Marathon runners may want to take a tip from one 36-year-old athlete who told us that before his 5K runs, he helps himself fall asleep by remaining calm about the event and remembering that “… it doesn’t matter how I did. I just wanted to participate.”

Pro Tips

Half-marathon and marathon runners were the most likely to struggle with oversleeping. The lack of sleep they might have gotten in anticipation of such a big event might have made it difficult to fall asleep and wake up on time the next day. Forty-two percent of this group slept through or almost overslept the morning of their big event.

Across all athletic competition types, the minimum ideal amount of sleep the night before an event was seven hours or more. The Centers for Disease Control and Prevention also recommends that adults (athletic or not) get at least seven hours of sleep each night—no need for a big event the next day to prioritize sleep.

Powerful Sleep Performances

Sleep was the No. 1 thing athletes wished they would have approached differently in hindsight of their performances. They were mostly in agreement that if they were to do this event again, they would have rested more. This experienced group of participants (and not to mention most doctors) also agreed that at least seven hours of sleep was needed the night before to achieve some level of success the following day.

James Nguyen, sleep expert at Zoma, explains, “Athletes are showing us a glimpse into their hindsight. Their biggest training regret wasn’t the hours they clocked lifting weights or the numbers on a scale—it was sleep and how little of it they got. Runners, in particular, often poorly slept on the mornings of some of their biggest events. Even our most experienced athletes didn’t always get the rest they needed to achieve peak performance.”

We’d like to facilitate that process by steering you toward a great night’s sleep with our expert advice. Zoma can also help you find the perfect mattress for your body, a foundation in your price range, or your new favorite pillow. We’ve designed the best performance-enhancing sleep products, so head to Zoma today.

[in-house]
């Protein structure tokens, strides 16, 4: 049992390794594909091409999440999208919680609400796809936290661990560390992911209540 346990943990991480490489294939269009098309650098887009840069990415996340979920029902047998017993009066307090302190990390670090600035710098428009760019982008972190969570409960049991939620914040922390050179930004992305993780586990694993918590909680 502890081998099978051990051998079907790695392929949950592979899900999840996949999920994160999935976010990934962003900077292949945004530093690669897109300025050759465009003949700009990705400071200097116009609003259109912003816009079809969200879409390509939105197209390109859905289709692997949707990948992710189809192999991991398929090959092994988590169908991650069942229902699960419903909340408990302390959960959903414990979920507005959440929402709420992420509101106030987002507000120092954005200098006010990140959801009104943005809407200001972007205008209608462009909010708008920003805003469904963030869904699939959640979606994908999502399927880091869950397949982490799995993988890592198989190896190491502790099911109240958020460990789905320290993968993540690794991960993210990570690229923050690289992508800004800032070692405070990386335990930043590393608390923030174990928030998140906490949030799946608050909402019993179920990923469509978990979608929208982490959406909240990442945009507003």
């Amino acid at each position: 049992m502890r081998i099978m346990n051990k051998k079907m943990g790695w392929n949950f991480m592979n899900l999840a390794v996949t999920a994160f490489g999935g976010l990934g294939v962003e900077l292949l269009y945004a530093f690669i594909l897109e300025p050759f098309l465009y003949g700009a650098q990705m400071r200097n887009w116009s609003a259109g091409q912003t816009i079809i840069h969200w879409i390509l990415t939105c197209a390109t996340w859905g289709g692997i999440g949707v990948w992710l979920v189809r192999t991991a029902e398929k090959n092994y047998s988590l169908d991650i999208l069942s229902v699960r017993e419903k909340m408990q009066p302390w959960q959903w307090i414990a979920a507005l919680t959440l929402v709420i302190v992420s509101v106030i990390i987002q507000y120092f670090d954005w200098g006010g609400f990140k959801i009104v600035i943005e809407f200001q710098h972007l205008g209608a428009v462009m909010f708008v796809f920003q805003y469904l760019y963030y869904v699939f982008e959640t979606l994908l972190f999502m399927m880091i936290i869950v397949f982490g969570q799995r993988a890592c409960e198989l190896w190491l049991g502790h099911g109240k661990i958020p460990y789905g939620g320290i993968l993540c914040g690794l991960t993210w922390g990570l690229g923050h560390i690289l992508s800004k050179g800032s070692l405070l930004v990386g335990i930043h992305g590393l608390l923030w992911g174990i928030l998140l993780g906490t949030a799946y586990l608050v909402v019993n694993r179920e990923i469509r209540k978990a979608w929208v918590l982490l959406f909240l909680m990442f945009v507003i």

Methodology and Limitations

To gather the data presented in the above study, a survey was run using the Amazon Mechanical Turk service, which asked 1,004 people about their most recent athletic competition and their habits leading up to it. Of these respondents, 279 participated in a 5K or 10K race; 135 played basketball or soccer competitively; 52 were involved in a bike race; 84 competed in a half-marathon or marathon; 60 were part of a golf competition; 21 were part of an obstacle course race; 126 were involved in competitive swimming; 54 were involved in competitive tennis; 154 were involved in competitive weightlifting; and 39 were involved in another competitive sport/athletic activity. “Other” competitive activities were not shown in the results due to their low sample size.

To qualify for this survey, respondents had to actively participate in one of the activities listed above and then have competed in one of those sports/activities at least once in the past year. All data shown above rely on self-reporting, which can come with issues such as telescoping and exaggeration. To exclude respondents who answered randomly, an attention check was used.

Fair Use Statement

Hindsight is always 20-20 and leaves even experienced athletes wishing they had gotten more rest. So, help othersbetter prepare next time and feel free to share this data. Just be sure your purposes are noncommercial and you link back to this page.

This article is for informational purposes and should not replace advice from your doctor or other medical professional.

Michelle Zhang, Wellness Writer Michelle Zhang

Michelle Zhang is a regular contributor to our Zoma blog and is our go-to sleep researcher. In her time with Zoma, Michelle has researched and published many articles on widespread sleeping habits and troubles. In her time outside of Zoma, Michelle is an occupational therapist and long-distance runner. She believes leading a healthy lifestyle is the key to getting better sleep at night.